placed the contest prize, a copy of the “Handbook of Chemistry and Physics,” upright on the lab bench. He said that he had a difficult problem, that Wilson had quickly gotten the right answer, but by a potentially dangerous method, and that “Smith” had gotten the correct answer, but had taken an hour longer and required hints. What to do about the prize? Surprising us all, he reached back for the fire axe and swung it to neatly split the book in two, handing half to each of us. I was crestfallen, my prize ruined. … Then, to perfect effect, after waiting just the right amount of time, he reached under the lab bench and took out two new copies of the “Handbook.” He had captured me. I switched my major to chemistry and physics.

During his four decades of teaching at Harvard, Leonard hosted lunches at Chinese restaurants, offered to fix the damaged roof of a former student’s new home, and traded an hour of tutoring for an hour of babysitting so his wife, Ava, could enjoy Harvard Square. Prized students learned his code name “Swordfish” granted them access to Leonard through his home phone, long after both class and office hours ended. “Swordfish” even held regular meetings with a dedicated group of students — including Martin Karplus and future Stanford Law Professor John Kaplan — to address questions far beyond those covered in his Elementary Chemistry course. Leonard gave his time and mind generously and delighted in the well-being and success of those around him.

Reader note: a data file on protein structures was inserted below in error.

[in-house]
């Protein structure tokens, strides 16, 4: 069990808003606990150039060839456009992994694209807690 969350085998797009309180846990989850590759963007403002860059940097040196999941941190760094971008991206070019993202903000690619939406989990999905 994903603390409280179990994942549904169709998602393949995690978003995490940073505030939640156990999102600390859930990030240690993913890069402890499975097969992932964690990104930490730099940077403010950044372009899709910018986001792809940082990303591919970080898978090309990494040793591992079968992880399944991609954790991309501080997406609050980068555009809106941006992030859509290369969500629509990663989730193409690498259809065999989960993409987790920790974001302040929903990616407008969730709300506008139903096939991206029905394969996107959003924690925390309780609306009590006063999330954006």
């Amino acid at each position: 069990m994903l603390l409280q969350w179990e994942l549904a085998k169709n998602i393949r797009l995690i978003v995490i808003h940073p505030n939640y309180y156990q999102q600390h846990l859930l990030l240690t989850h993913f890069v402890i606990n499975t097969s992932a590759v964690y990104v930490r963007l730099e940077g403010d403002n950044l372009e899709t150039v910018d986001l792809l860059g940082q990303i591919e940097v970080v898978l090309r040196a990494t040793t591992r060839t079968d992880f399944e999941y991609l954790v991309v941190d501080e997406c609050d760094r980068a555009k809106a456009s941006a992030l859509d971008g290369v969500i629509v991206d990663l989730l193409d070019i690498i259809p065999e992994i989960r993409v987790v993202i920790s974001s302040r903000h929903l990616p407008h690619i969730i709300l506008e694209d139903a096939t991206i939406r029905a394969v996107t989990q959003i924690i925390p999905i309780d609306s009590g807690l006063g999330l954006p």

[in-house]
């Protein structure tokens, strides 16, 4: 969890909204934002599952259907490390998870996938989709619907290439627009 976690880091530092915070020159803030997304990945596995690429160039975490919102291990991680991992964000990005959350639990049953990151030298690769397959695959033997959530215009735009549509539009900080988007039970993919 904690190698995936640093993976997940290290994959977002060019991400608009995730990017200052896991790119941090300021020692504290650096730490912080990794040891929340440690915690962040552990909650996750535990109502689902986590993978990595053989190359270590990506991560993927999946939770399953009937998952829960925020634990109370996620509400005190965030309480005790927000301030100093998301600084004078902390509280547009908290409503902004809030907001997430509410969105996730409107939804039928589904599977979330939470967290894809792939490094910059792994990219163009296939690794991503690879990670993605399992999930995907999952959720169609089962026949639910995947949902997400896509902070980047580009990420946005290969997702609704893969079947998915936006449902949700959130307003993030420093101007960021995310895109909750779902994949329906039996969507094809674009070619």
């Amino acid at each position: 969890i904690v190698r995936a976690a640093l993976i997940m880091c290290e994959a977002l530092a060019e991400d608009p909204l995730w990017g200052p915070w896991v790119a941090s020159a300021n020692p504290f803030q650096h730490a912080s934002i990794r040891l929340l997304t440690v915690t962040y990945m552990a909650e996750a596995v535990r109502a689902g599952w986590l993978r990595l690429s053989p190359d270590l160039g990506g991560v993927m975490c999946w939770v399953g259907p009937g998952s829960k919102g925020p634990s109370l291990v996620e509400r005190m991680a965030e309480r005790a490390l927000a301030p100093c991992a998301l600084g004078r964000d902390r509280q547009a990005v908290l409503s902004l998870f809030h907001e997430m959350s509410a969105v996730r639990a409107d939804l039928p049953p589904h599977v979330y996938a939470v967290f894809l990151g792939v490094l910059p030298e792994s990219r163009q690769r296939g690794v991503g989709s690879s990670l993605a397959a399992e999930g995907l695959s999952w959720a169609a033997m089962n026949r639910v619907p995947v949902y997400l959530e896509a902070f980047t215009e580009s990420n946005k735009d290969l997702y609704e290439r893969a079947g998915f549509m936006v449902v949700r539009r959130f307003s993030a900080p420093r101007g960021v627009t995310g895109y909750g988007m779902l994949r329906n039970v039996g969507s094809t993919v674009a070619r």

Leonard’s rare talent for teaching did not eclipse his scientific achievements. He worked on the Manhattan Project during World War II and helped elucidate thermodynamics. He also gravitated to the philosophy of science and published “The Nature of the Natural Sciences”, which refuted scientific revolutions and promoted an evolutionary epistemology of science. In close partnership with J. B. Conant — chemist and President of Harvard from 1933 to 1953 — and Thomas Kuhn, Leonard developed and then championed a course in Harvard’s nascent History of Science program. The course, which examined obsolete theories of science (geocentric, phlogiston, etc.) against their replacements, stimulated not only the students but its three pioneering leaders as well. In fact, Kuhn later dedicated his first book to Nash “for a vehement collaboration.”  The course propelled Leonard’s future passion for metascience, philosophy, and the social dimensions of science.